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Chinese Government Puts the Brakes on Reclamation of Shorebird Habitat

By Marc Devokaitis
Bar-tailed Godwits in China. Photo by Gerrit Vyn.
In the 1950s, 1.2 million hectares of Yellow Sea mudflats provided key stopover habitat for migratory shorebirds like these Bar-tailed Godwits. Today, reclamation projects in China and South Korea have cut that number to 400,000 hectares. Photo by Gerrit Vyn.

From the Spring 2018 issue of Living Bird magazine. Subscribe now.

The Yellow Sea is the hub in the middle of the East Asian–Australasian Flyway—the grand migratory bird highway of the Eastern Hemisphere that stretches from Australia to Siberia, and even to far western Alaska. Since the 1950s, more than 50 percent of China’s intertidal shorebird habitats along the Yellow Sea coast have been dredged and filled, as rapid economic development fueled a boom in tidal flat reclamation projects. But the tide might now be turning for shorebirds, as the Chinese government announced in January that it will halt business-oriented coastal land reclamation “in the strictest-ever control over reclamation,” according to China’s State Oceanic Administration.

On the website of the State Council of the People’s Republic of China, Gu Wu, head of the National Marine Inspection Office, said that “illegal and irregular reclamation activities caused a number of problems to marine ecosystems” and “have become a major public concern.”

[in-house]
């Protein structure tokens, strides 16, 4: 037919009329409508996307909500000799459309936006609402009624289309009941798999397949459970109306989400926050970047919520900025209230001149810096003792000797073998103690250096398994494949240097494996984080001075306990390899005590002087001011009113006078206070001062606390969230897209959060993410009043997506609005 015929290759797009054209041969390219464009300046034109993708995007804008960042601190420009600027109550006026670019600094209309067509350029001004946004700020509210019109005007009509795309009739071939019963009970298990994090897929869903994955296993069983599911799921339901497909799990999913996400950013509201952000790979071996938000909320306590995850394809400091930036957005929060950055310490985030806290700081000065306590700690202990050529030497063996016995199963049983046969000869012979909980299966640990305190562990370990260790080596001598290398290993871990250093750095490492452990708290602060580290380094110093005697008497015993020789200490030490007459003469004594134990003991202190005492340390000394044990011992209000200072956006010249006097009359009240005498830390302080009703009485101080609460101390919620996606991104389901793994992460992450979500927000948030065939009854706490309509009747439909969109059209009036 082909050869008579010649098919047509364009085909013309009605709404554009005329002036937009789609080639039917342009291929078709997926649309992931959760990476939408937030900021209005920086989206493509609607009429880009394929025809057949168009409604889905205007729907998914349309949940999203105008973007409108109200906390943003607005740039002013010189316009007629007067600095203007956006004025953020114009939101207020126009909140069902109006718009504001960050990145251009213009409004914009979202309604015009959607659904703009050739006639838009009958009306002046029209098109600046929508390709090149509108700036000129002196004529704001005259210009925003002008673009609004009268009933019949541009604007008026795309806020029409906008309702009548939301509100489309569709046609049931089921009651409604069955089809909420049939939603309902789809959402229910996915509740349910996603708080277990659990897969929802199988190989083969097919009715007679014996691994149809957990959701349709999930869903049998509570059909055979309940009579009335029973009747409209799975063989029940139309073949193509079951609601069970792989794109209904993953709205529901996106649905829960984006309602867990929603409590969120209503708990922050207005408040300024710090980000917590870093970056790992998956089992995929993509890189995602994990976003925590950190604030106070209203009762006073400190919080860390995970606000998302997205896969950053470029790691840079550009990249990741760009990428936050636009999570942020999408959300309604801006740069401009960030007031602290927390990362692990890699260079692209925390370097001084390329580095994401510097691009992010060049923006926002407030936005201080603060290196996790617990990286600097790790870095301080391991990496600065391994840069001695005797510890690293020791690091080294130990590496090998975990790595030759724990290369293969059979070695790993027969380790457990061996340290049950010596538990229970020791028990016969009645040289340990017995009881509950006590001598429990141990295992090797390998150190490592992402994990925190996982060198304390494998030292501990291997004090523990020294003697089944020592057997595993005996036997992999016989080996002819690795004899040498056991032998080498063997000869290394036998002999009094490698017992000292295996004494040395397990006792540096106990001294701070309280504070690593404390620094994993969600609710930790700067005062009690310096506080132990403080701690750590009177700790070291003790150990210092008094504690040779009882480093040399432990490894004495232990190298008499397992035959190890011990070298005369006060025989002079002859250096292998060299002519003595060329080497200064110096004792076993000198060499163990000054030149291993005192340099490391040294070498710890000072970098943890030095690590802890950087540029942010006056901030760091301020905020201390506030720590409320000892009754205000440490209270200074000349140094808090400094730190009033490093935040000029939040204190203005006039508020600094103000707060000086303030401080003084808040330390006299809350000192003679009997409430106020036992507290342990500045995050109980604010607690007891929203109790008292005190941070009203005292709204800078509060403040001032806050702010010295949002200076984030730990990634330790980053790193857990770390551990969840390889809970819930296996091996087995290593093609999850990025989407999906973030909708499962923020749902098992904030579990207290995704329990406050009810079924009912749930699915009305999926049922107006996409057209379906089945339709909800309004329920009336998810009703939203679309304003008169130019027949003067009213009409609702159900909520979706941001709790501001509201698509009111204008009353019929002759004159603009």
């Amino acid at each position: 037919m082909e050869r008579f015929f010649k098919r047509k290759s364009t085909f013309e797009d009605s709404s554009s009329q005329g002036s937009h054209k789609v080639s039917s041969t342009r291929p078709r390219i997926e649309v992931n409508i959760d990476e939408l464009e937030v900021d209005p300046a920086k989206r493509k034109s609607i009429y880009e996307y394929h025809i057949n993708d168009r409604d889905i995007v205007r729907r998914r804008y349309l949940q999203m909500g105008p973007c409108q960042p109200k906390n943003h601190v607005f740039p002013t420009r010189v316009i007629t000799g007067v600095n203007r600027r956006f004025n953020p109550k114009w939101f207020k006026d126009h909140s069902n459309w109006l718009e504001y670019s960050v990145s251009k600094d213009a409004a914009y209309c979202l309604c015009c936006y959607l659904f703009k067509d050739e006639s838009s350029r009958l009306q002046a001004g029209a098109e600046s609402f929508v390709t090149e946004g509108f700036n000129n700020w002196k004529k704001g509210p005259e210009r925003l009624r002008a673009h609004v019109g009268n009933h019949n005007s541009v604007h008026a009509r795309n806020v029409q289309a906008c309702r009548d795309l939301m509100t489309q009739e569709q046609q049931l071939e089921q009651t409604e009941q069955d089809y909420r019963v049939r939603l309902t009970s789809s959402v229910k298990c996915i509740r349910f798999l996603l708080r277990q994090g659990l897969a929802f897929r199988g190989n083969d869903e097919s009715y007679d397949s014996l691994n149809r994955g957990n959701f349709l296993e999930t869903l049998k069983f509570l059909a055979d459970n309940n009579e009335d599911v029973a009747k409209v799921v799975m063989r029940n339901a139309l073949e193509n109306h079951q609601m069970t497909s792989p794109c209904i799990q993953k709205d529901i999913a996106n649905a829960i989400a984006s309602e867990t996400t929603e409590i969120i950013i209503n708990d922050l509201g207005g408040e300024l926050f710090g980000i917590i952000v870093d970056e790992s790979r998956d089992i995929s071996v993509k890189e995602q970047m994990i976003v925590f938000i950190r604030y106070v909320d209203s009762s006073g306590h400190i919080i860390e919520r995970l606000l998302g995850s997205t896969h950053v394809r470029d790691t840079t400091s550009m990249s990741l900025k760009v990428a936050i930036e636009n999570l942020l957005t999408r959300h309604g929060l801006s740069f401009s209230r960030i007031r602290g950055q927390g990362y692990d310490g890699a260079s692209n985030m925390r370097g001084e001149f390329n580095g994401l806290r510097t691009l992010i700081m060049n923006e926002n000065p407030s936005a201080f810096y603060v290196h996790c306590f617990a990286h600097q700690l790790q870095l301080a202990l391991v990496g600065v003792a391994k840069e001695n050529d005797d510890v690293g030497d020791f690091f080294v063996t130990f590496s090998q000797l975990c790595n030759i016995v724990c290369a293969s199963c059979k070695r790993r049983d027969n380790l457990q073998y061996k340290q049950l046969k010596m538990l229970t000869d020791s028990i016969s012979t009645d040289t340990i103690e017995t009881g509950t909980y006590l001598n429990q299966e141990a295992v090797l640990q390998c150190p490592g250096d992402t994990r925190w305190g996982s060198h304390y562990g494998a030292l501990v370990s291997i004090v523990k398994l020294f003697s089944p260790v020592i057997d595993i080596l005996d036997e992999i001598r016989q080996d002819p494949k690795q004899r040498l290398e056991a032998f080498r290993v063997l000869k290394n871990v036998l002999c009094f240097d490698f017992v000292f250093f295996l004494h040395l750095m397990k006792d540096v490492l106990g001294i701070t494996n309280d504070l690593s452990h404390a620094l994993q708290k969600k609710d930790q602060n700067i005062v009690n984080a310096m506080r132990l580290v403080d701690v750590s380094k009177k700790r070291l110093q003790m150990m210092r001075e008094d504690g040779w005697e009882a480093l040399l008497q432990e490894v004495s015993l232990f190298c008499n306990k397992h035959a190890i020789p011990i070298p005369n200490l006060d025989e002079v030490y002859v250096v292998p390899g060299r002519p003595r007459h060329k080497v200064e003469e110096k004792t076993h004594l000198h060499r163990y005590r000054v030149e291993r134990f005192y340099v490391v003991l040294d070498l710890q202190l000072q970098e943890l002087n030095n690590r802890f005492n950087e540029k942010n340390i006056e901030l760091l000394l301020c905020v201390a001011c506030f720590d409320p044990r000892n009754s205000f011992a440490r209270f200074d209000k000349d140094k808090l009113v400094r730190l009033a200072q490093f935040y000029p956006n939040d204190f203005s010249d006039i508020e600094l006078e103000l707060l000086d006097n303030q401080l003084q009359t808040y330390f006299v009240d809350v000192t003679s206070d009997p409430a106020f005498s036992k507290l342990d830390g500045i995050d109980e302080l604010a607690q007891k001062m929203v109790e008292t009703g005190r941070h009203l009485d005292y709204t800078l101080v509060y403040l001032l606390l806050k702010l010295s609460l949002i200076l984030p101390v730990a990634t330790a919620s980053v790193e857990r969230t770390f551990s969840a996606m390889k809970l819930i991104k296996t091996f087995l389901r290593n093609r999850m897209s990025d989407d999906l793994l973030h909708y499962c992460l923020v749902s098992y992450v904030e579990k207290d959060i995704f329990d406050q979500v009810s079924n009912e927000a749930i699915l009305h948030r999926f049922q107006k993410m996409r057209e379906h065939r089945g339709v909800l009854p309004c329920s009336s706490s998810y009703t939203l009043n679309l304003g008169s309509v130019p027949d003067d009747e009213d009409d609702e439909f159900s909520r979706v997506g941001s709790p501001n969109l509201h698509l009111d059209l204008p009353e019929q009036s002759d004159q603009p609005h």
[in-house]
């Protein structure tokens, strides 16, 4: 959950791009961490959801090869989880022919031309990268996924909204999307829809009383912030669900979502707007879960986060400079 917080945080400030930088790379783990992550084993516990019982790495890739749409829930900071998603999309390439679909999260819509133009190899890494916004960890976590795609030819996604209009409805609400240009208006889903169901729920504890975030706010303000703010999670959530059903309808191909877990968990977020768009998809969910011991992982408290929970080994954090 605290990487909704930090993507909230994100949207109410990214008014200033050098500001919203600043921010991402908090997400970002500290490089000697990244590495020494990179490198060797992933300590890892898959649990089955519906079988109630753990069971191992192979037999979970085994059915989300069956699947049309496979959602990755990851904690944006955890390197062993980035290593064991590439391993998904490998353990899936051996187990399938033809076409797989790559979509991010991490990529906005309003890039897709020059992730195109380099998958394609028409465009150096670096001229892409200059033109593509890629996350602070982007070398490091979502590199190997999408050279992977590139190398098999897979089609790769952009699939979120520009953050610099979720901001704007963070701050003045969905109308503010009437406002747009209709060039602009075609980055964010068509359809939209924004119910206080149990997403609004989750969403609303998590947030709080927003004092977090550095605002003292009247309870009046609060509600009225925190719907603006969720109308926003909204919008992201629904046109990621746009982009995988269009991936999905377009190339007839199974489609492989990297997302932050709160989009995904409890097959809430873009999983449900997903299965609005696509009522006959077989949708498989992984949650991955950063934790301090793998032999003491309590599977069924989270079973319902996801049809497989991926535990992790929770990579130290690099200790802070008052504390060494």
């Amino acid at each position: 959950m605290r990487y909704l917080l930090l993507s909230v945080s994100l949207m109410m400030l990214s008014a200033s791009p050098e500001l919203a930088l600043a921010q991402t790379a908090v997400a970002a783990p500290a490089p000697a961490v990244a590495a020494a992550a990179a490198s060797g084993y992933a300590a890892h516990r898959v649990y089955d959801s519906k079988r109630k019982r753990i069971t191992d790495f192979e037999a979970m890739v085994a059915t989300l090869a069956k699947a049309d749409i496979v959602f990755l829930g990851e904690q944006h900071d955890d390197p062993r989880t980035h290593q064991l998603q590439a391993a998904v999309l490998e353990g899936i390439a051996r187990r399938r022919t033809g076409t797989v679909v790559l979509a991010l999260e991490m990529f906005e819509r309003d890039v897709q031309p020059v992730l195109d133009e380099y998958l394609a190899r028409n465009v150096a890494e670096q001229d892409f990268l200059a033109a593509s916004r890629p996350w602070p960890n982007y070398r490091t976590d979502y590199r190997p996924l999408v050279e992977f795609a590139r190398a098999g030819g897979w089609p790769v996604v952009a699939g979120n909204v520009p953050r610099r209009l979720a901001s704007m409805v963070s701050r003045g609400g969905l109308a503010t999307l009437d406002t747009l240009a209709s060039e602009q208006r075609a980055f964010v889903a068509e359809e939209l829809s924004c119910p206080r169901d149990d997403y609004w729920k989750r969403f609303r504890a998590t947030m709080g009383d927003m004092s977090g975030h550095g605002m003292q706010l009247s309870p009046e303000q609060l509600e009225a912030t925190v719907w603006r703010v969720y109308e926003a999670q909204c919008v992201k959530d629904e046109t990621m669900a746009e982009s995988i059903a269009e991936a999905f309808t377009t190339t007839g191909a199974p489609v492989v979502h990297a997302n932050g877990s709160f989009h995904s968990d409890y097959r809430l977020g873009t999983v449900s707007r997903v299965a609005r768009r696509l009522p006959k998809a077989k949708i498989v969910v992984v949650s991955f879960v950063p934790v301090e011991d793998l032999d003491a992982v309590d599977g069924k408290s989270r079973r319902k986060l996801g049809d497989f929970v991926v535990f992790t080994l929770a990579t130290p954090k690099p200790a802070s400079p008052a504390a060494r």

The restriction on tidal habitat destruction is great news for the 25 species of migratory shorebirds that travel the East Asian–Australasian Flyway and are showing steep and troubling population declines. Far Eastern Curlews have suffered more than 80 percent population loss in the last decade due to Yellow Sea habitat loss. Spoon-billed Sandpipers have become one of the world’s most endangered species, with fewer than 500 individuals left.

The Chinese government’s announcement stated that future reclamation projects would be restricted to those that pertain to infrastructure, public welfare, or national defense, so it remains to be seen exactly how these new policies will play out along the Yellow Sea coast. But conservationists are hopeful.

“Since the policy measures [affect] the whole coastal region of China, it is obvious that all bird species using China’s coastal wetlands as their habitats will benefit,” said Rose Niu, chief conservation officer for the Paulson Institute, a think tank founded by former U.S. Treasury Secretary Henry M. Paulson to strengthen U.S.–China relations.

“Chinese top leadership were informed about the rapid decline of the biodiversity and ecosystems in the coastal region … and clear instruction was made from the top leadership to improve the situation,” Niu said. “The measures are very comprehensive and very strict…many reclamation projects which are not in line with the rules will be stopped immediately, so it is a great win for conservation already.”  

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